The Giver of Stars and the Power of Literacy

The Giver of Stars is an historical fictional recount of The Pack Horse Library. It’s a vivid story about the importance of connection and what it means to be an independent thinker.

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The Giver of Stars is an historical fictional recount of The Pack Horse Library. Set in Depression-era America, author Jojo Moyes tells the tale of five pack horse librarians who rode through rain, sleet, and snow to bring books to homes in rural Kentucky, an area with little access to reading material. It’s a vivid story about the importance of connection and what it means to be an independent thinker.

To sum up the book, here are three quotes from First Lady Eleanor Roosevelt, a vocal supporter of the Pack Horse Librarians.

“No one can make you feel inferior without your consent.”

The novel opens with the leader of the Pack Horse Librarians, Margery O’Hare, mid-conflict as she tries to make her way through the mountains of Kentucky, only to be greeted by the barrel of a gun. Marg is a bullheaded, independent woman who is wrongfully judged by the misdeeds of her family. Her open-mind, and open mouth, in a small town is controversial but inspired, as she creates her own path (and later, her own family). She stands up for herself and her beliefs, with a no holds barred attitude about the equality for all people, despite their race, sex, or status in society. Throughout the novel we can sense this characters resilience, passion, compassion, and strength. She is the forthright heroine in many ways, even as her opening scene conflict comes full circle in the end.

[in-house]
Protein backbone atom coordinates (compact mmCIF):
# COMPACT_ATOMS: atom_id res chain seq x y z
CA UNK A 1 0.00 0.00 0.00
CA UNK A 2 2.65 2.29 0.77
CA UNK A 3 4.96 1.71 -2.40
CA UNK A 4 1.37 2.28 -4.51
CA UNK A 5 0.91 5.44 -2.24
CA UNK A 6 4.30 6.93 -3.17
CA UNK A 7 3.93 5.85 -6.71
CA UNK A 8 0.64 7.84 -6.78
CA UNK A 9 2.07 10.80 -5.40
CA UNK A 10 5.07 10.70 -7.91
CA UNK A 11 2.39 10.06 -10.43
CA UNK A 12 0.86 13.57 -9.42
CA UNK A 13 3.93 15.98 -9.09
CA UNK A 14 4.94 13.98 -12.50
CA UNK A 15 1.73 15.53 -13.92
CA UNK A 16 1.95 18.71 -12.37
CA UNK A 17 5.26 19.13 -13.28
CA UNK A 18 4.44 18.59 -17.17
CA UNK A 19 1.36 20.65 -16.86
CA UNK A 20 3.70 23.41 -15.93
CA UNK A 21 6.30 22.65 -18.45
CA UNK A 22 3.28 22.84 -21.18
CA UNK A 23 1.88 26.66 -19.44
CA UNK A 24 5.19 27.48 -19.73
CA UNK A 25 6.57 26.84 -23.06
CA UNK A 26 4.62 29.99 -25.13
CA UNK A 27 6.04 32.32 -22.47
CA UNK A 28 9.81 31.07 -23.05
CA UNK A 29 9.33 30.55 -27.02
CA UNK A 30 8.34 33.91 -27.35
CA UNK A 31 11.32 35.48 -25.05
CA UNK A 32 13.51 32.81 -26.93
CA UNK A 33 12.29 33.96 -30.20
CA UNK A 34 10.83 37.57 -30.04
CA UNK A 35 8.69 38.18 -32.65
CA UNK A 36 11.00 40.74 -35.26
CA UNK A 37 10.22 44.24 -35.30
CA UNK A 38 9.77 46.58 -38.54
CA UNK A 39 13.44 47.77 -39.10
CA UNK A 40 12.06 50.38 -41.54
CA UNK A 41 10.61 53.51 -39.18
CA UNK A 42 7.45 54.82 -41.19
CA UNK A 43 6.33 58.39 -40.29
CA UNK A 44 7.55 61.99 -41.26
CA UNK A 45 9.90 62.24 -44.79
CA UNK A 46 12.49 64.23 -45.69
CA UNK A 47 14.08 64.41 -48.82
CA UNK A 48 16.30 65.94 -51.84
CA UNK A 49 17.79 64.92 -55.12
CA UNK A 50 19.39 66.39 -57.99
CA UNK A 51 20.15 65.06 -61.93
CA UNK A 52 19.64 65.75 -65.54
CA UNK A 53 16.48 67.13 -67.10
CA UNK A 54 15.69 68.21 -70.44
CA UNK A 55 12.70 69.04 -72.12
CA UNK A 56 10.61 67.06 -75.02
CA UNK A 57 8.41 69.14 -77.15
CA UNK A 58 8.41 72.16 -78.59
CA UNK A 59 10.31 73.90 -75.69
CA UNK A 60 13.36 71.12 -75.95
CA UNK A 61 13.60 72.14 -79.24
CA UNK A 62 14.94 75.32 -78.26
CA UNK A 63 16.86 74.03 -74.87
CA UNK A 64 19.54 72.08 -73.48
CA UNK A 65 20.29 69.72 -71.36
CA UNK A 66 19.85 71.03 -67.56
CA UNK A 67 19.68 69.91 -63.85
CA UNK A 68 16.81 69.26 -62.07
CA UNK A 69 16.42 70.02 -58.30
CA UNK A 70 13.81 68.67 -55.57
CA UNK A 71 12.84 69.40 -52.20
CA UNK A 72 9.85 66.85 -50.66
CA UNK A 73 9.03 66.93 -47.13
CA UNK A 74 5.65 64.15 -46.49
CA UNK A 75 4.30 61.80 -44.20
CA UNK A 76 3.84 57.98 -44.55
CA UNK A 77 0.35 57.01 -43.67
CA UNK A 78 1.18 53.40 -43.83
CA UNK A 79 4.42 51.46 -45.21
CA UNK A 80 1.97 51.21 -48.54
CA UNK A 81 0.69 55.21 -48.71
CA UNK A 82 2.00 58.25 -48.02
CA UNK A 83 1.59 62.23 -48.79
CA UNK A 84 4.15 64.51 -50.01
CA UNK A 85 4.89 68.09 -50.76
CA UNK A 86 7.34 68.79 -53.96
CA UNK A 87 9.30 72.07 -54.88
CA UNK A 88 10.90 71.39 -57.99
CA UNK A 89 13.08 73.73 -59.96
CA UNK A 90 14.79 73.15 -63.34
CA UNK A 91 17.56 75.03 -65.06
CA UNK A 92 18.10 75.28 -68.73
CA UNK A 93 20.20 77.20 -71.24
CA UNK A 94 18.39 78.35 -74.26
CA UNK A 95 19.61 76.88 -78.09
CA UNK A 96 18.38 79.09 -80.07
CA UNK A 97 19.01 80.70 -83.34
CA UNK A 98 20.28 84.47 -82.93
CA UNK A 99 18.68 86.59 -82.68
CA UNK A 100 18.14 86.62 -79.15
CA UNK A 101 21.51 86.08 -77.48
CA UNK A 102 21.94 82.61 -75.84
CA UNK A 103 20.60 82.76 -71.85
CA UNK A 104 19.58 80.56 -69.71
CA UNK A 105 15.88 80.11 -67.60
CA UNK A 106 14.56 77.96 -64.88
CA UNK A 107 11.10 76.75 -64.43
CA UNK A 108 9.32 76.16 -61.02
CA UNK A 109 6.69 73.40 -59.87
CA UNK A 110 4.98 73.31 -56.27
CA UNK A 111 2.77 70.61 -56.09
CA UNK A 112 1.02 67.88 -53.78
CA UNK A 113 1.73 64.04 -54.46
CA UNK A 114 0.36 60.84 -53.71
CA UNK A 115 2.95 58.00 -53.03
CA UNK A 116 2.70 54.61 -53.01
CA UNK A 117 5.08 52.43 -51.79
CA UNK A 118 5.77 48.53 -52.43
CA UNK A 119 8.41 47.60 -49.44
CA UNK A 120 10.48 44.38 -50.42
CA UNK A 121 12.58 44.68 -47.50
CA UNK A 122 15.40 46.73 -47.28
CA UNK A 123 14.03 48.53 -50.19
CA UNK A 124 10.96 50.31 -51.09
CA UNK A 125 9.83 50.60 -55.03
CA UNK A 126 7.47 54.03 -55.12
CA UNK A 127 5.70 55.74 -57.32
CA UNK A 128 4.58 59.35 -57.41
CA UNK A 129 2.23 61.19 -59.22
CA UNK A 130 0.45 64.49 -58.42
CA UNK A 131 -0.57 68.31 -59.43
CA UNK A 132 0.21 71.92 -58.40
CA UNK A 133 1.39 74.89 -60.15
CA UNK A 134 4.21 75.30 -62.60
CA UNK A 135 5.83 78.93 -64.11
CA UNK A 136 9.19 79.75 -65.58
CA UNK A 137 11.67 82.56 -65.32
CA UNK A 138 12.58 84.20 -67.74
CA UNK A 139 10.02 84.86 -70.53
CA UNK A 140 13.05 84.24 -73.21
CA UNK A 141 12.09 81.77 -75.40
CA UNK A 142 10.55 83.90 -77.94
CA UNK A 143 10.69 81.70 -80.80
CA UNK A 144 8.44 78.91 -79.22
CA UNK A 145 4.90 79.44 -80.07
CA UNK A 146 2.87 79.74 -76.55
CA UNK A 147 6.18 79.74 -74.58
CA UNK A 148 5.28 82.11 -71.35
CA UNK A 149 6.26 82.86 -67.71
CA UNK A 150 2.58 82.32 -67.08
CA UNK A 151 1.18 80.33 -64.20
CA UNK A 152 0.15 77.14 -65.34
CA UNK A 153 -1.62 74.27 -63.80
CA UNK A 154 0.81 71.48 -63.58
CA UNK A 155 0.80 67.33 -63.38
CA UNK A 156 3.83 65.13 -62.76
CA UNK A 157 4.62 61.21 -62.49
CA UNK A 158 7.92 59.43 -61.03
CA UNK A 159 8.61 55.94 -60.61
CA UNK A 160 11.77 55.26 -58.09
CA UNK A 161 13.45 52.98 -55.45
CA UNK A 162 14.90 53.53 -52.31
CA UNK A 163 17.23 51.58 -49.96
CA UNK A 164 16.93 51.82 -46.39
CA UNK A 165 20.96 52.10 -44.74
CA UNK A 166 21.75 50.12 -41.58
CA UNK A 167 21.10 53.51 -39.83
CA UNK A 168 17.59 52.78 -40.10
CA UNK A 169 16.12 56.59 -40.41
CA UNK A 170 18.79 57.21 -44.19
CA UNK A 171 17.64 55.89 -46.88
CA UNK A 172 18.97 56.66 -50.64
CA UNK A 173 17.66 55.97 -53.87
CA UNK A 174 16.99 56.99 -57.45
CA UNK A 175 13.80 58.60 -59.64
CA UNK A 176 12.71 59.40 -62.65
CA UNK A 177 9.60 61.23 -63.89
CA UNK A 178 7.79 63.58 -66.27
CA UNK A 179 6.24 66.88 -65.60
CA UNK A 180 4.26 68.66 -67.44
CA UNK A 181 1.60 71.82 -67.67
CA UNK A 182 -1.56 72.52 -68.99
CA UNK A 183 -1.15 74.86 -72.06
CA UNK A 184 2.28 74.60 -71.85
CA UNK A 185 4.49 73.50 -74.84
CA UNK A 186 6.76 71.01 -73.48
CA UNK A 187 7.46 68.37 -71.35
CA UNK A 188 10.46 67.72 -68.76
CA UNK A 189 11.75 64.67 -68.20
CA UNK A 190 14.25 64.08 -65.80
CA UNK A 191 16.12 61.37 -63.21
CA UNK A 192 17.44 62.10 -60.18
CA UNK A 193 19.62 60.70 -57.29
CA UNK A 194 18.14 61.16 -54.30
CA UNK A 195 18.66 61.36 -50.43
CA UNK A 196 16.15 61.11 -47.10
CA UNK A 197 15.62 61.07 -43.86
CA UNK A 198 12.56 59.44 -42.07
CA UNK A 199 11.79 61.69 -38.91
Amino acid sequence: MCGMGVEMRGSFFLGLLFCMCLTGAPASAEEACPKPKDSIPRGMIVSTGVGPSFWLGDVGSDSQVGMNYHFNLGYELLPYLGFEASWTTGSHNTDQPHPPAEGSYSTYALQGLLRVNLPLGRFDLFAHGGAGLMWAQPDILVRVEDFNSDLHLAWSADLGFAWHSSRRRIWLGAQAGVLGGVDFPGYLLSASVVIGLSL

“Do what you feel in your heart to be right — for you’ll be criticized anyway.”

The Giver of Stars is primarily seen through Alice Wright. A young, British woman who marches to the beat of her own drum. She is perceived as odd in her own family, a castaway of sorts. When she meets Bennett Van Cleve, a handsome American man, she agrees to marry him and move across the Atlantic to Baileyville, Kentucky to pursue a life free of judgement. It’s here that Alice realizes she cannot conform to society, on either side of the Atlantic, or the restrictions her husband and new father-in-law place upon her. She joins the Pack Horse Library as a form of freedom, and stands by the other four women through countless controversy. Throughout the novel, despite the criticism from society, her new in-laws, and her own family, Alice finds adventure, love, and friendship.

“Great minds discuss ideas; average minds discuss events; small minds discuss people.”

The small town of Baileyville, Kentucky, where The Giver of Stars’ library resides, goes through growing pains with the Pack Horse Library. In 1930s America women still ‘belonged’ in the home as wives and caretakers. Five women setting out, on horseback, to deliver books to homes across the state soon becomes a controversial, though enlightened, situation. As with many small, worship towns the question arises about the kinds of books being shared and the topics of conversation brought out by them. As The Pack Horse Librarians deliver ideas in the form of books, small town minds soon grow into a more educated society.

Thanks to her hands on research and experience, Jojo Moyes writes in such detail that you’d almost believe she lived in that era. For those who love the iconic imagery of horseback America, The Giver of Stars is an adventurous novel that will make you believe in the power of love, friendship, and literacy.

1 comments on “The Giver of Stars and the Power of Literacy”

  1. I love the quotes especially the first one …it’s one of my favorites! E.Roosevelt was so brilliant in her day as her legacy still lives on . Well written Nikki . Keep up your good work and inspire us !!
    LW

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